As the early Christian followers of Jesus would tell you, there is something seditious about proclaiming anyone king besides the ruling king of the day … and we Jews, on our holiest days proclaim God (and not King George, Caesar or Jesus) to be our only King. In the context of the ancient near east, this was a powerful statement.

We practice for this climactic moment of Kol Nidre every day when we make the most trivial blessing:  “Blessed are You, Lord our God, King of the universe.”

We also practice for this crowning moment when we finish our daily prayers with the Aleinu prayer

We bend the knee and bow, before the King, King of Kings,  the Holy One blessed be He….

Thus it has been said, Adonai will be King over all the earth, On that day, Adonai will be one, and God’s Name will be one.

וַאֲנַֽחְנוּ כּוֹרְעִים וּמִשְׁתַּחֲוִים וּמוֹדִים לִפְנֵי מֶֽלֶךְ מַלְכֵי הַמְּלָכִים
הַקָּדוֹשׁ בָּרוּךְ הוּא

 וְנֶאֱמַר:

וְהָיָ֧ה ה’ לְמֶ֖לֶךְ עַל־כָּל־הָאָ֑רֶץ

בַּיּ֣וֹם הַה֗וּא יִהְיֶ֧ה

ה’ אֶחָ֖ד

וּשְׁמ֥וֹ אֶחָֽד

Here too, Jewish liturgy doubles down.  Even though every blessing uses a formula that includes Kingship and therefore prepares us for the High Holy Days, nonetheless, during the High Holy Days the Rabbis change the third blessing of the Silent Amidah from “The holy God” to “The holy King”

האל הקדוש  – המלך הקדוש

But the daily preparation for the holiest day of the year goes beyond God’s Kingship.

Listen to this prayer we recite daily after the “Blessings of the morning”.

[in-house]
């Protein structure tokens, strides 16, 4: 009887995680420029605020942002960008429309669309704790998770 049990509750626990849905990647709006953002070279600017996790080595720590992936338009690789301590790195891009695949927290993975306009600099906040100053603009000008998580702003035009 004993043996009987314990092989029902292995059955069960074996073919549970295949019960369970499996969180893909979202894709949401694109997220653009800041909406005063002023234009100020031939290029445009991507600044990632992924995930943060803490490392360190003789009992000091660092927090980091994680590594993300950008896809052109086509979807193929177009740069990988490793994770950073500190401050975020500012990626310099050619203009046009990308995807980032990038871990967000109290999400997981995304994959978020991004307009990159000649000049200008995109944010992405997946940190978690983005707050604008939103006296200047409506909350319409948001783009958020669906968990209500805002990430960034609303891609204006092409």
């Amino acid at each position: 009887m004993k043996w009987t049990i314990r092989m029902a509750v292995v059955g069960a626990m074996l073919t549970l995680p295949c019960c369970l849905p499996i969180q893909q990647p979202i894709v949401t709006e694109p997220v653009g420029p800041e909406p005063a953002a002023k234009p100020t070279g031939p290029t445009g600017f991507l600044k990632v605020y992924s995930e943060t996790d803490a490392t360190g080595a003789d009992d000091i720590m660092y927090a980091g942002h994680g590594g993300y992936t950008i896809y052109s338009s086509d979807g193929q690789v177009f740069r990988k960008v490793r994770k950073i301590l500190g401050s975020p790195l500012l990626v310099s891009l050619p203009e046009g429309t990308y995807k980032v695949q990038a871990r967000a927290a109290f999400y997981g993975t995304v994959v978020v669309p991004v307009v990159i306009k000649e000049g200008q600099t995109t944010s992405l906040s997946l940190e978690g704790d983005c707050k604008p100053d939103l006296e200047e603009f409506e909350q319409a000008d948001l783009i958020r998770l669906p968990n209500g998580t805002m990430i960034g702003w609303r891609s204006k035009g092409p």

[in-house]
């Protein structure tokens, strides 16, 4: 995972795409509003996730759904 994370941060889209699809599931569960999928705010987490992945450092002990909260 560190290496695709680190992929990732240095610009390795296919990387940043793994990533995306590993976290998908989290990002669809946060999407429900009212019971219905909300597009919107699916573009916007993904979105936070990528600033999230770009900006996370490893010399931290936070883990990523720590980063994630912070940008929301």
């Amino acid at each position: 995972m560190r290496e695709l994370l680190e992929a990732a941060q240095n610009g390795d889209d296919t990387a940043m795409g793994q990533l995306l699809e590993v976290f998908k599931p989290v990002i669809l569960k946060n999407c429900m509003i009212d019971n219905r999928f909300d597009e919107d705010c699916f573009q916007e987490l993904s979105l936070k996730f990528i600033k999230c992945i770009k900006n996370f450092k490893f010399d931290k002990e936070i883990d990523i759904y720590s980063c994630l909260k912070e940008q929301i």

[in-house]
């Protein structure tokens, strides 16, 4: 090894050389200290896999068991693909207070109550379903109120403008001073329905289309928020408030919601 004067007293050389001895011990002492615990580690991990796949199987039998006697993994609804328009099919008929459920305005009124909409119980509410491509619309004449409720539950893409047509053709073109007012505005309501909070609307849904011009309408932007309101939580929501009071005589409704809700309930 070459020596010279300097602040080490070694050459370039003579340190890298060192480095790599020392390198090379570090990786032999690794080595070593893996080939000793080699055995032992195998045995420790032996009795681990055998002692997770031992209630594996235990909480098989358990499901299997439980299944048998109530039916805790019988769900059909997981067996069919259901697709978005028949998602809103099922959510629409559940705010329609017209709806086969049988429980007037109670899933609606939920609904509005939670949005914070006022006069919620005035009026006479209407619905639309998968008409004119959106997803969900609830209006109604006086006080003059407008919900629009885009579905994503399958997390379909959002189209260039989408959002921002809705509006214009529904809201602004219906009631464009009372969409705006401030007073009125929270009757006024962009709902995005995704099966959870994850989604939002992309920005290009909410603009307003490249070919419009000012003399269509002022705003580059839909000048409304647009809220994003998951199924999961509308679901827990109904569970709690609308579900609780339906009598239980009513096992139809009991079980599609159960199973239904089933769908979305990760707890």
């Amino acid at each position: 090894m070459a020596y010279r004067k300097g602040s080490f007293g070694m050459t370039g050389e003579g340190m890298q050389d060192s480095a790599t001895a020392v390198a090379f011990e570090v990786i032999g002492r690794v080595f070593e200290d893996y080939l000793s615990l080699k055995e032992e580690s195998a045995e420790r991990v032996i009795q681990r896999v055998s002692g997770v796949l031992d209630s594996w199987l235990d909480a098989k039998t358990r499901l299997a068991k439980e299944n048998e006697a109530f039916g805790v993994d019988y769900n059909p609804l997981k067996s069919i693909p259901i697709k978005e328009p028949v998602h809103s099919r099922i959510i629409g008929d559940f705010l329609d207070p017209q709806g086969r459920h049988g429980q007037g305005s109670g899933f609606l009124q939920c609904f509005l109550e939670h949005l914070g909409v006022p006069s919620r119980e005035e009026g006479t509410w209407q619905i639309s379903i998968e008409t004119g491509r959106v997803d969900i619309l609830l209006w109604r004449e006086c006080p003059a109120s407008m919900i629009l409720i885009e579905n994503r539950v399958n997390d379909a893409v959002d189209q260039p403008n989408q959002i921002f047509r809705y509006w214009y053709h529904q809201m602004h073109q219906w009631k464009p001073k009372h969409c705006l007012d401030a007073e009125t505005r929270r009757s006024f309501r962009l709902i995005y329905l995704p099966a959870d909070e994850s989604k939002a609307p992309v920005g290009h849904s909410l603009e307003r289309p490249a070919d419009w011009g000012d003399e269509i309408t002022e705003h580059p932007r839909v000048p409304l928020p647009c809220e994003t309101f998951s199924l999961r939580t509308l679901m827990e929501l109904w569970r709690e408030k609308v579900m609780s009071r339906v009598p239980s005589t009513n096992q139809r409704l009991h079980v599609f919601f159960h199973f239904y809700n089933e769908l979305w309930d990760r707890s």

Preserve me from misfortune and from powers of destruction. Save me from harsh judgements; spare me from ruthless opponents, be they members of the covenant or not. We should always revere God, in private as in public. We should acknowledge the truth in our hearts, and practice it in thought as in deed.

On arising one should declare: Master of all worlds! Not upon our merit do we rely in our supplication, but upon Your limitless love. What are we? What is our life? What is our piety? What is our righteousness? What is our attainment, our power, our might? What can we say, Lord our God and God of our ancestors? Compared to You, all the mighty are nothing, the famous nonexistent, the wise lack wisdom, the clever lack reason. For most of their actions are meaningless, the days of their lives emptiness. Human preeminence over beasts is an illusion when all is seen as futility.

But we are Your people, partners to Your covenant, descendants of Your beloved Abraham to whom You made a pledge on Mount Moriah. We are the heirs of Isaac, his son bound upon the altar. We are Your firstborn people, the congregation of Isaac’s son Jacob whom You named Israel and Jeshurun, because of Your love for him and Your delight in him.

רִבּון כָּל הָעולָמִים לא עַל צִדְקותֵינוּ אֲנַחְנוּ מַפִּילִים תַּחֲנוּנֵינוּ לְפָנֶיךָ כִּי עַל רַחֲמֶיךָ הָרַבִּים. מָה אֲנַחְנוּ מֶה חַיֵּינוּ מֶה חַסְדֵּנוּ מַה צִּדְקֵנוּ מַה יְשְׁעֵנוּ מַה כּחֵנוּ מַה גְּבוּרָתֵנוּ. מַה נּאמַר לְפָנֶיךָ ה’ אֱלהֵינוּ וֵאלהֵי אֲבותֵינוּ הֲלא כָל הַגִּבּורִים כְּאַיִן לְפָנֶיךָ וְאַנְשֵׁי הַשֵּׁם כְּלא הָיוּ וַחֲכָמִים כִּבְלִי מַדָּע וּנְבונִים כִּבְלִי הַשכֵּל כִּי רב מַעֲשיהֶם תּהוּ וִימֵי חַיֵּיהֶם הֶבֶל לְפָנֶיךָ. וּמותַר הָאָדָם מִן הַבְּהֵמָה אָיִן כִּי הַכּל הָבֶל: